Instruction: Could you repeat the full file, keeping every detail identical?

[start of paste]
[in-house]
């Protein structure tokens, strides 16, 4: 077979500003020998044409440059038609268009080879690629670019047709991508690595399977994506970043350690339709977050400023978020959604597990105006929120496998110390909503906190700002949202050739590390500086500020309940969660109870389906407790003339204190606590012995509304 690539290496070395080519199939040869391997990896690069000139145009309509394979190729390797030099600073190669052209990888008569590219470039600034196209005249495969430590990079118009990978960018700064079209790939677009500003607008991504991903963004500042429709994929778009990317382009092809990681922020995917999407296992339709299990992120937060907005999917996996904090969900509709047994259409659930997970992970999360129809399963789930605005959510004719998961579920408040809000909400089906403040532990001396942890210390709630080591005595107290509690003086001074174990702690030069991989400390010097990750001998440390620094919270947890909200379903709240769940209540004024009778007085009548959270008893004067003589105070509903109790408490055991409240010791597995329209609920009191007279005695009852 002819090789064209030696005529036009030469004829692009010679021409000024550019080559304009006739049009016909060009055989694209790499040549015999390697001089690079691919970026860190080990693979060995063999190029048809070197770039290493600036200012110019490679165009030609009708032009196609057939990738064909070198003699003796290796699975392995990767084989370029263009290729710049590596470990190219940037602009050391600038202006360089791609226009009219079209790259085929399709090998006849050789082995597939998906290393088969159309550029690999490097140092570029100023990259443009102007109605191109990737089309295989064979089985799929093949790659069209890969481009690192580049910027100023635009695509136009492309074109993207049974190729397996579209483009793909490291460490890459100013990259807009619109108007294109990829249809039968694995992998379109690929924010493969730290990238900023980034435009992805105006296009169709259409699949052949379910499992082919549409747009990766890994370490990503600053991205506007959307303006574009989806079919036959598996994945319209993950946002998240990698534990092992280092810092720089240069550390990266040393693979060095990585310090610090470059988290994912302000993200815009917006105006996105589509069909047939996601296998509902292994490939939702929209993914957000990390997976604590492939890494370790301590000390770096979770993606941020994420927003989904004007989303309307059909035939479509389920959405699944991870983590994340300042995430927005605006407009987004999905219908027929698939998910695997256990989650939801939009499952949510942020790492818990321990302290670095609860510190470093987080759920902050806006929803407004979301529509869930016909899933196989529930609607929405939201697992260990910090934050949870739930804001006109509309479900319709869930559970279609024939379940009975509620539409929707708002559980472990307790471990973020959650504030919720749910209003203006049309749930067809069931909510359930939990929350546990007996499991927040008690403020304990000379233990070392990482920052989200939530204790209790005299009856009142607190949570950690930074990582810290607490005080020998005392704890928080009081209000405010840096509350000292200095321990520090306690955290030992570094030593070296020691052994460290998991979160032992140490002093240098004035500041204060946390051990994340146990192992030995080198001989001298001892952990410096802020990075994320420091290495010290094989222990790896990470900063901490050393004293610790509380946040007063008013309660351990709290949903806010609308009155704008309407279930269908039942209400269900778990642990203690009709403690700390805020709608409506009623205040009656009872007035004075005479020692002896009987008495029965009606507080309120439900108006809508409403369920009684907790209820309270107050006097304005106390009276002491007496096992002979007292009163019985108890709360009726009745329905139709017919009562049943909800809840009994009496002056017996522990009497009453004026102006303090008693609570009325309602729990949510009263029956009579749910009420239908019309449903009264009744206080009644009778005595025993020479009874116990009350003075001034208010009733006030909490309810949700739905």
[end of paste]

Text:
[in-house]
């Protein structure tokens, strides 16, 4: 077979500003020998044409440059038609268009080879690629670019047709991508690595399977994506970043350690339709977050400023978020959604597990105006929120496998110390909503906190700002949202050739590390500086500020309940969660109870389906407790003339204190606590012995509304 690539290496070395080519199939040869391997990896690069000139145009309509394979190729390797030099600073190669052209990888008569590219470039600034196209005249495969430590990079118009990978960018700064079209790939677009500003607008991504991903963004500042429709994929778009990317382009092809990681922020995917999407296992339709299990992120937060907005999917996996904090969900509709047994259409659930997970992970999360129809399963789930605005959510004719998961579920408040809000909400089906403040532990001396942890210390709630080591005595107290509690003086001074174990702690030069991989400390010097990750001998440390620094919270947890909200379903709240769940209540004024009778007085009548959270008893004067003589105070509903109790408490055991409240010791597995329209609920009191007279005695009852 002819090789064209030696005529036009030469004829692009010679021409000024550019080559304009006739049009016909060009055989694209790499040549015999390697001089690079691919970026860190080990693979060995063999190029048809070197770039290493600036200012110019490679165009030609009708032009196609057939990738064909070198003699003796290796699975392995990767084989370029263009290729710049590596470990190219940037602009050391600038202006360089791609226009009219079209790259085929399709090998006849050789082995597939998906290393088969159309550029690999490097140092570029100023990259443009102007109605191109990737089309295989064979089985799929093949790659069209890969481009690192580049910027100023635009695509136009492309074109993207049974190729397996579209483009793909490291460490890459100013990259807009619109108007294109990829249809039968694995992998379109690929924010493969730290990238900023980034435009992805105006296009169709259409699949052949379910499992082919549409747009990766890994370490990503600053991205506007959307303006574009989806079919036959598996994945319209993950946002998240990698534990092992280092810092720089240069550390990266040393693979060095990585310090610090470059988290994912302000993200815009917006105006996105589509069909047939996601296998509902292994490939939702929209993914957000990390997976604590492939890494370790301590000390770096979770993606941020994420927003989904004007989303309307059909035939479509389920959405699944991870983590994340300042995430927005605006407009987004999905219908027929698939998910695997256990989650939801939009499952949510942020790492818990321990302290670095609860510190470093987080759920902050806006929803407004979301529509869930016909899933196989529930609607929405939201697992260990910090934050949870739930804001006109509309479900319709869930559970279609024939379940009975509620539409929707708002559980472990307790471990973020959650504030919720749910209003203006049309749930067809069931909510359930939990929350546990007996499991927040008690403020304990000379233990070392990482920052989200939530204790209790005299009856009142607190949570950690930074990582810290607490005080020998005392704890928080009081209000405010840096509350000292200095321990520090306690955290030992570094030593070296020691052994460290998991979160032992140490002093240098004035500041204060946390051990994340146990192992030995080198001989001298001892952990410096802020990075994320420091290495010290094989222990790896990470900063901490050393004293610790509380946040007063008013309660351990709290949903806010609308009155704008309407279930269908039942209400269900778990642990203690009709403690700390805020709608409506009623205040009656009872007035004075005479020692002896009987008495029965009606507080309120439900108006809508409403369920009684907790209820309270107050006097304005106390009276002491007496096992002979007292009163019985108890709360009726009745329905139709017919009562049943909800809840009994009496002056017996522990009497009453004026102006303090008693609570009325309602729990949510009263029956009579749910009420239908019309449903009264009744206080009644009778005595025993020479009874116990009350003075001034208010009733006030909490309810949700739905």